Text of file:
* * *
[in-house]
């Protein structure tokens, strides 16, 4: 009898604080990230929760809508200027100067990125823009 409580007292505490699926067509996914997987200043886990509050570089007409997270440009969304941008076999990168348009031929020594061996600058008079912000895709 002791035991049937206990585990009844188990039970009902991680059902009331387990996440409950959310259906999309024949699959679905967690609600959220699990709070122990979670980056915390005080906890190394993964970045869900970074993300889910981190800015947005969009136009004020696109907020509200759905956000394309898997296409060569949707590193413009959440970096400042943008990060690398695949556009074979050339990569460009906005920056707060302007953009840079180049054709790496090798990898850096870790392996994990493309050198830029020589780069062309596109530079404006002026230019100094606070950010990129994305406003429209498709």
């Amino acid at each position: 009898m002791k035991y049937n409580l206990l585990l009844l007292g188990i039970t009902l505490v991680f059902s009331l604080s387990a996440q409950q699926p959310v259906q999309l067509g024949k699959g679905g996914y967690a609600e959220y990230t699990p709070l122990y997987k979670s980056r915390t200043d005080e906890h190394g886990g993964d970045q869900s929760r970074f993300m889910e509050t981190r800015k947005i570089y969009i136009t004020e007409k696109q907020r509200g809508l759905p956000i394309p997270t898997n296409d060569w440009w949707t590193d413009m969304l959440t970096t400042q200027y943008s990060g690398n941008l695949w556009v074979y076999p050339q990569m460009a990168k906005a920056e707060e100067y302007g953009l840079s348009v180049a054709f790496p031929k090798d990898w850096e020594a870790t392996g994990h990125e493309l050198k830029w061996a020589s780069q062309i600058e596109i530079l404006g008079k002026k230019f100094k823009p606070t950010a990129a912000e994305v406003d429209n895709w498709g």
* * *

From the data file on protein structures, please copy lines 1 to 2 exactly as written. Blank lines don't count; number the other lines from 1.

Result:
[in-house]
């Protein structure tokens, strides 16, 4: 009898604080990230929760809508200027100067990125823009 409580007292505490699926067509996914997987200043886990509050570089007409997270440009969304941008076999990168348009031929020594061996600058008079912000895709 002791035991049937206990585990009844188990039970009902991680059902009331387990996440409950959310259906999309024949699959679905967690609600959220699990709070122990979670980056915390005080906890190394993964970045869900970074993300889910981190800015947005969009136009004020696109907020509200759905956000394309898997296409060569949707590193413009959440970096400042943008990060690398695949556009074979050339990569460009906005920056707060302007953009840079180049054709790496090798990898850096870790392996994990493309050198830029020589780069062309596109530079404006002026230019100094606070950010990129994305406003429209498709």